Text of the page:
BEIJING, Sept 19 (Reuters) – European Union businesses are concerned about China’s data laws, including their “lack of clarity” and the “long processes” that companies have to undergo, European Commission Vice President Vera Jourova said on Tuesday.
In July, China expanded its counter-espionage law. It now bans the transfer of any information related to national security and interests, without defining those terms, while widening the definition of spying to include cyberattacks against state organs or critical infrastructure.
Chinese President Xi Jinping’s increasing focus on national security – particularly a recent crackdown on consultancies and due diligence firms – has left many foreign firms unsure of where they might step over the line of the law.
“We will come back to the Chinese authorities with a proposal to create some kind of information link that will help EU businesses to understand the law and avoid possible lack of compliance,” Jourova told a news conference.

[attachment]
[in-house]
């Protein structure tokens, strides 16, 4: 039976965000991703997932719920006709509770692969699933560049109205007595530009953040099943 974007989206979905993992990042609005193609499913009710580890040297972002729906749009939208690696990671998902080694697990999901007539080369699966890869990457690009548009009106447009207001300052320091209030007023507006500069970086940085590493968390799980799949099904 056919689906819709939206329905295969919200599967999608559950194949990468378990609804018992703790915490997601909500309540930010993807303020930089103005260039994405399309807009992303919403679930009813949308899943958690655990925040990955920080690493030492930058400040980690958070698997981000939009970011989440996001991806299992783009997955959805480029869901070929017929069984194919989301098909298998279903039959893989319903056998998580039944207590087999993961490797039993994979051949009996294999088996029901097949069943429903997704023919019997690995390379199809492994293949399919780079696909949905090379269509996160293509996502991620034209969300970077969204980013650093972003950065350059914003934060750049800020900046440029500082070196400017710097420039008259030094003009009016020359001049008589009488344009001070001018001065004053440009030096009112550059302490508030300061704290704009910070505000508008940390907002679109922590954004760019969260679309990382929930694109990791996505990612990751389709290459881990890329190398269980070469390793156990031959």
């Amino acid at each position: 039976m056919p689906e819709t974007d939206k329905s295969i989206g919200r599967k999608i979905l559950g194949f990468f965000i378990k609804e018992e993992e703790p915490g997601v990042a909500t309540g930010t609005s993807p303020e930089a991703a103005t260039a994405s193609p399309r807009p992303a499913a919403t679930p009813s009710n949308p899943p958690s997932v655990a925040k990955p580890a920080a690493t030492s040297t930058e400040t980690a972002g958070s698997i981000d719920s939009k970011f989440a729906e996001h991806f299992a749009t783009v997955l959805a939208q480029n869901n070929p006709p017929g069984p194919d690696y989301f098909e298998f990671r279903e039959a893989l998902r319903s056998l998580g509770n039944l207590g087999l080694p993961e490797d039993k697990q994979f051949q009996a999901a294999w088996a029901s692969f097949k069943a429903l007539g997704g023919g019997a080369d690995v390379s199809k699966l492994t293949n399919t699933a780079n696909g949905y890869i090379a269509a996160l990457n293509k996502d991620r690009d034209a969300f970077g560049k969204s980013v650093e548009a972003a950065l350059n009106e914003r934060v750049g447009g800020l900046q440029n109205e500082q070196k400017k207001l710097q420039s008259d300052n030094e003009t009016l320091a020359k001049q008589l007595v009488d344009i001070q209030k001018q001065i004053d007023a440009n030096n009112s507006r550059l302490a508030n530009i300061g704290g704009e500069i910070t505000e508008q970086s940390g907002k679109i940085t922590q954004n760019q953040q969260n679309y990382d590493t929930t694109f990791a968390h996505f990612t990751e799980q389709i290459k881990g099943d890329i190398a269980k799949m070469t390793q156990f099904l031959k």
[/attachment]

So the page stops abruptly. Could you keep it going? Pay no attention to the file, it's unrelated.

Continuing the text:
She was speaking after co-chairing the first EU-China High-level Digital Dialogue in three years on Monday.
China is a partner, competitor and systemic rival in areas including in the digital field, she said but added that systemic rivalry has become the most prominent of the three roles China plays in this area.
It is important China and Europe keep communication channels open in various degrees where there is disagreement, she said.
In late July, the Chinese commerce ministry briefed representatives from the U.S., European, Japanese and South Korean chambers of commerce, as well as 30 foreign firms, on the new anti-espionage law.
China is committed to creating a fair, transparent and predictable business environment, the ministry said at the time.
Reporting by Ryan Woo and Ella Cao; Editing by Edwina Gibbs
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